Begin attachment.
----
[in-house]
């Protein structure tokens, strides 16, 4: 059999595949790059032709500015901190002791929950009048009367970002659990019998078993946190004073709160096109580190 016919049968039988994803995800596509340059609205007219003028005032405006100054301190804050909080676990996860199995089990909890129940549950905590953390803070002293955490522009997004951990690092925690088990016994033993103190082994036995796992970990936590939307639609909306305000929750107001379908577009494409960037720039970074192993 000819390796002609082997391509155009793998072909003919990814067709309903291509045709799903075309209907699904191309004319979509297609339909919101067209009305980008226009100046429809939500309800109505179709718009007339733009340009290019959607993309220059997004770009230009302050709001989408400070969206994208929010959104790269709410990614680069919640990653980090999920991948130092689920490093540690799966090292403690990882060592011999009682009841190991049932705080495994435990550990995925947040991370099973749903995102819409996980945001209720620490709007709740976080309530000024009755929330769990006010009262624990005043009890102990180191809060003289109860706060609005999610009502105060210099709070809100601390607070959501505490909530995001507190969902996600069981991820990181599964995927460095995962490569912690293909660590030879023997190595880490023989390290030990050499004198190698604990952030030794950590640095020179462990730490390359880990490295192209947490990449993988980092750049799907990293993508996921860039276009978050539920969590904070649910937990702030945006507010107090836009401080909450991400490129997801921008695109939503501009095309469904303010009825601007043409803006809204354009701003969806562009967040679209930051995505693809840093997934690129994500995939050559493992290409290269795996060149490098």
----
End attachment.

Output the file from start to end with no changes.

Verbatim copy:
[in-house]
């Protein structure tokens, strides 16, 4: 059999595949790059032709500015901190002791929950009048009367970002659990019998078993946190004073709160096109580190 016919049968039988994803995800596509340059609205007219003028005032405006100054301190804050909080676990996860199995089990909890129940549950905590953390803070002293955490522009997004951990690092925690088990016994033993103190082994036995796992970990936590939307639609909306305000929750107001379908577009494409960037720039970074192993 000819390796002609082997391509155009793998072909003919990814067709309903291509045709799903075309209907699904191309004319979509297609339909919101067209009305980008226009100046429809939500309800109505179709718009007339733009340009290019959607993309220059997004770009230009302050709001989408400070969206994208929010959104790269709410990614680069919640990653980090999920991948130092689920490093540690799966090292403690990882060592011999009682009841190991049932705080495994435990550990995925947040991370099973749903995102819409996980945001209720620490709007709740976080309530000024009755929330769990006010009262624990005043009890102990180191809060003289109860706060609005999610009502105060210099709070809100601390607070959501505490909530995001507190969902996600069981991820990181599964995927460095995962490569912690293909660590030879023997190595880490023989390290030990050499004198190698604990952030030794950590640095020179462990730490390359880990490295192209947490990449993988980092750049799907990293993508996921860039276009978050539920969590904070649910937990702030945006507010107090836009401080909450991400490129997801921008695109939503501009095309469904303010009825601007043409803006809204354009701003969806562009967040679209930051995505693809840093997934690129994500995939050559493992290409290269795996060149490098």